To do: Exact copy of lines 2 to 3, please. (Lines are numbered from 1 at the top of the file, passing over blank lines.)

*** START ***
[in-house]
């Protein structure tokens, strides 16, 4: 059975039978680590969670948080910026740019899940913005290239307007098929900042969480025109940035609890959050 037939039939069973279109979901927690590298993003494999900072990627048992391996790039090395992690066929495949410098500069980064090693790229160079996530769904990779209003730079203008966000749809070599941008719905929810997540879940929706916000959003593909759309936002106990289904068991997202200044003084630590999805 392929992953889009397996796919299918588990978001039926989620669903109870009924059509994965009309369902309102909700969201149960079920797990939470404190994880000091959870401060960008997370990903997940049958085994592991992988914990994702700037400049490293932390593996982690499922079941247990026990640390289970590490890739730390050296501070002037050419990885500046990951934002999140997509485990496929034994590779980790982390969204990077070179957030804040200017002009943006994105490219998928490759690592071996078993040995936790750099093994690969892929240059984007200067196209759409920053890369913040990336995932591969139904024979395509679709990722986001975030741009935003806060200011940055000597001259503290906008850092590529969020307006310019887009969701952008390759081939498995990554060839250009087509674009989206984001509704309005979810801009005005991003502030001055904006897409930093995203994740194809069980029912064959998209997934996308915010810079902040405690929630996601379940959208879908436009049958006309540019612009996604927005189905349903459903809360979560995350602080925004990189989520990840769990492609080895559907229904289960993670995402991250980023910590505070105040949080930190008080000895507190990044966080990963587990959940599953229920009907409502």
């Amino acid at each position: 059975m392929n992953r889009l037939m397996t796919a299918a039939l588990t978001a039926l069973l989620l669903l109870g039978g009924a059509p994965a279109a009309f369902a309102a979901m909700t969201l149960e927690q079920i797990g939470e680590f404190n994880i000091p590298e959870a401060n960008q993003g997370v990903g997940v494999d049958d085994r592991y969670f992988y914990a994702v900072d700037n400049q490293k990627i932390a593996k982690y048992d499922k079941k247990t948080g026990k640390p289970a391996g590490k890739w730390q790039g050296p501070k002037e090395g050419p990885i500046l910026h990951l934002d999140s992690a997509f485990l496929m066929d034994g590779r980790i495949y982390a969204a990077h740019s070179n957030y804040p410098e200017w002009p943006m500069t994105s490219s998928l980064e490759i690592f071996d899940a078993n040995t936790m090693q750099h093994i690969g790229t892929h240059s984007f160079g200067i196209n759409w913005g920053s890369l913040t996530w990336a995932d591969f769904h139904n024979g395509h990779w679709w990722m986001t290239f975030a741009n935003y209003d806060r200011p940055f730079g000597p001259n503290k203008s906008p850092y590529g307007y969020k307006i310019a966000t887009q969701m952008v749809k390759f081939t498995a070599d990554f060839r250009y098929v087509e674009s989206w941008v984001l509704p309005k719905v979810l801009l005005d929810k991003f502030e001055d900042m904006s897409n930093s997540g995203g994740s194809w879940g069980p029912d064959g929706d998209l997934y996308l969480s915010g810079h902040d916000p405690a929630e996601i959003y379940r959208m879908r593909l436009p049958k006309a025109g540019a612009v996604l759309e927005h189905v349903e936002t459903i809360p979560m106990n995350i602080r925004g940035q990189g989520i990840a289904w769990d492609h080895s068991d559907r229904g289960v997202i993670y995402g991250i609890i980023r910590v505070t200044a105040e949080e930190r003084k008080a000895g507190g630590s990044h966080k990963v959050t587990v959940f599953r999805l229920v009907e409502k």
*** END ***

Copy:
């Protein structure tokens, strides 16, 4: 059975039978680590969670948080910026740019899940913005290239307007098929900042969480025109940035609890959050 037939039939069973279109979901927690590298993003494999900072990627048992391996790039090395992690066929495949410098500069980064090693790229160079996530769904990779209003730079203008966000749809070599941008719905929810997540879940929706916000959003593909759309936002106990289904068991997202200044003084630590999805 392929992953889009397996796919299918588990978001039926989620669903109870009924059509994965009309369902309102909700969201149960079920797990939470404190994880000091959870401060960008997370990903997940049958085994592991992988914990994702700037400049490293932390593996982690499922079941247990026990640390289970590490890739730390050296501070002037050419990885500046990951934002999140997509485990496929034994590779980790982390969204990077070179957030804040200017002009943006994105490219998928490759690592071996078993040995936790750099093994690969892929240059984007200067196209759409920053890369913040990336995932591969139904024979395509679709990722986001975030741009935003806060200011940055000597001259503290906008850092590529969020307006310019887009969701952008390759081939498995990554060839250009087509674009989206984001509704309005979810801009005005991003502030001055904006897409930093995203994740194809069980029912064959998209997934996308915010810079902040405690929630996601379940959208879908436009049958006309540019612009996604927005189905349903459903809360979560995350602080925004990189989520990840769990492609080895559907229904289960993670995402991250980023910590505070105040949080930190008080000895507190990044966080990963587990959940599953229920009907409502």
């Amino acid at each position: 059975m392929n992953r889009l037939m397996t796919a299918a039939l588990t978001a039926l069973l989620l669903l109870g039978g009924a059509p994965a279109a009309f369902a309102a979901m909700t969201l149960e927690q079920i797990g939470e680590f404190n994880i000091p590298e959870a401060n960008q993003g997370v990903g997940v494999d049958d085994r592991y969670f992988y914990a994702v900072d700037n400049q490293k990627i932390a593996k982690y048992d499922k079941k247990t948080g026990k640390p289970a391996g590490k890739w730390q790039g050296p501070k002037e090395g050419p990885i500046l910026h990951l934002d999140s992690a997509f485990l496929m066929d034994g590779r980790i495949y982390a969204a990077h740019s070179n957030y804040p410098e200017w002009p943006m500069t994105s490219s998928l980064e490759i690592f071996d899940a078993n040995t936790m090693q750099h093994i690969g790229t892929h240059s984007f160079g200067i196209n759409w913005g920053s890369l913040t996530w990336a995932d591969f769904h139904n024979g395509h990779w679709w990722m986001t290239f975030a741009n935003y209003d806060r200011p940055f730079g000597p001259n503290k203008s906008p850092y590529g307007y969020k307006i310019a966000t887009q969701m952008v749809k390759f081939t498995a070599d990554f060839r250009y098929v087509e674009s989206w941008v984001l509704p309005k719905v979810l801009l005005d929810k991003f502030e001055d900042m904006s897409n930093s997540g995203g994740s194809w879940g069980p029912d064959g929706d998209l997934y996308l969480s915010g810079h902040d916000p405690a929630e996601i959003y379940r959208m879908r593909l436009p049958k006309a025109g540019a612009v996604l759309e927005h189905v349903e936002t459903i809360p979560m106990n995350i602080r925004g940035q990189g989520i990840a289904w769990d492609h080895s068991d559907r229904g289960v997202i993670y995402g991250i609890i980023r910590v505070t200044a105040e949080e930190r003084k008080a000895g507190g630590s990044h966080k990963v959050t587990v959940f599953r999805l229920v009907e409502k």